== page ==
Editorial: Evaluate aid sent to Colombia

A plan to expand military aid to Colombia’s army was considered by the Bush administration Tuesday. Under the plan, Colombia’s army could receive up to $98 million to protect its oil pipelines from leftist rebels. While it is good to help the country protect its largest moneymaking export, the United States should make sure the money goes to protect the pipeline from the rebels and not to fund paramilitary groups or others who would abuse the funds in illegal manners.

Occidental Petroleum of Los Angeles owns the Cano Limon pipeline that was bombed 170 times last year. The damages cost Colombia and the company more than $500 million, and since 1986 (when the first attacks on the pipeline were recorded) more than 2.6 million barrels of oil have been lost.

This is a great ecological and economical danger to a country that has faced 38 years of rebel conflict and hardships. Though the United States certainly has a stake in sending aid, there are concerns that need to be addressed before the aid is sent.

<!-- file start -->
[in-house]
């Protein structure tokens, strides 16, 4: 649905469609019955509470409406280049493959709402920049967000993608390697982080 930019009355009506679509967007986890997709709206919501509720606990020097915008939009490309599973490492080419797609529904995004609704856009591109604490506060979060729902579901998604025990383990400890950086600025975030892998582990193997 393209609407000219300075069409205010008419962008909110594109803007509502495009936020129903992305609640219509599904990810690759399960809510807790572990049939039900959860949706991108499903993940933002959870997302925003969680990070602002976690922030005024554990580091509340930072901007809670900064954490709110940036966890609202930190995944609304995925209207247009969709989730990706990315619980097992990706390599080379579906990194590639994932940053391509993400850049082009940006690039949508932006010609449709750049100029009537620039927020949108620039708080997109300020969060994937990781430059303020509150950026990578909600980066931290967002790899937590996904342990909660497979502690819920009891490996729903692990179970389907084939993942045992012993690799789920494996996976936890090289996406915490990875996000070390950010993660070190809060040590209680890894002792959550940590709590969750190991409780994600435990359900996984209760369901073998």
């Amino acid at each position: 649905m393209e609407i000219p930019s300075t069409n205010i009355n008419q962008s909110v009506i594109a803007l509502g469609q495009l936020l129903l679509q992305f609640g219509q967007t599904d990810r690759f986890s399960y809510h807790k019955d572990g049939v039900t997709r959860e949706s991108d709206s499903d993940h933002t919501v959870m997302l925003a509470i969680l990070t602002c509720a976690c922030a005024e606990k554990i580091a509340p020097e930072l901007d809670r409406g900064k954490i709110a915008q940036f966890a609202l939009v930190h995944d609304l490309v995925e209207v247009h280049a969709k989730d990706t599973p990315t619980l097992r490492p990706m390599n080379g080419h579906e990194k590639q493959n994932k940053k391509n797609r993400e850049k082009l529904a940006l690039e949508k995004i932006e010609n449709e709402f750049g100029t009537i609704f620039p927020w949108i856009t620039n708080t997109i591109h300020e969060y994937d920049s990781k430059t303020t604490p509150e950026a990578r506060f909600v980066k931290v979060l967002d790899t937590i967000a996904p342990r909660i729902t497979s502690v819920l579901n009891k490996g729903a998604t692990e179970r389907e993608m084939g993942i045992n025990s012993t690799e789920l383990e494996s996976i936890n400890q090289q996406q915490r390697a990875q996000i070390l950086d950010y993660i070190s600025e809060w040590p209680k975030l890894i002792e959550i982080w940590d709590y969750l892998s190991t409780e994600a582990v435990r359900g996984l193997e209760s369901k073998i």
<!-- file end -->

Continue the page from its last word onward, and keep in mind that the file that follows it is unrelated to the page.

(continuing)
It is no secret that the Colombian government is full of corrupt personnel who may shift funds to paramilitary operations or to people involved in cultivating drugs. In fact, many Americans may worry that several times the United States has trained other nations’ military armies or groups ( for instance, those in Iran and Afghanistan), and those same groups turned their learned skills back on this nation.

This is certainly a valid concern and should be addressed. The money sent to Colombia to defend the pipeline should be carefully watched and evaluated to ensure it is not abused. The United States has always been keen to protect its interests, but this is one that could help both nations if done properly and with jurisprudence.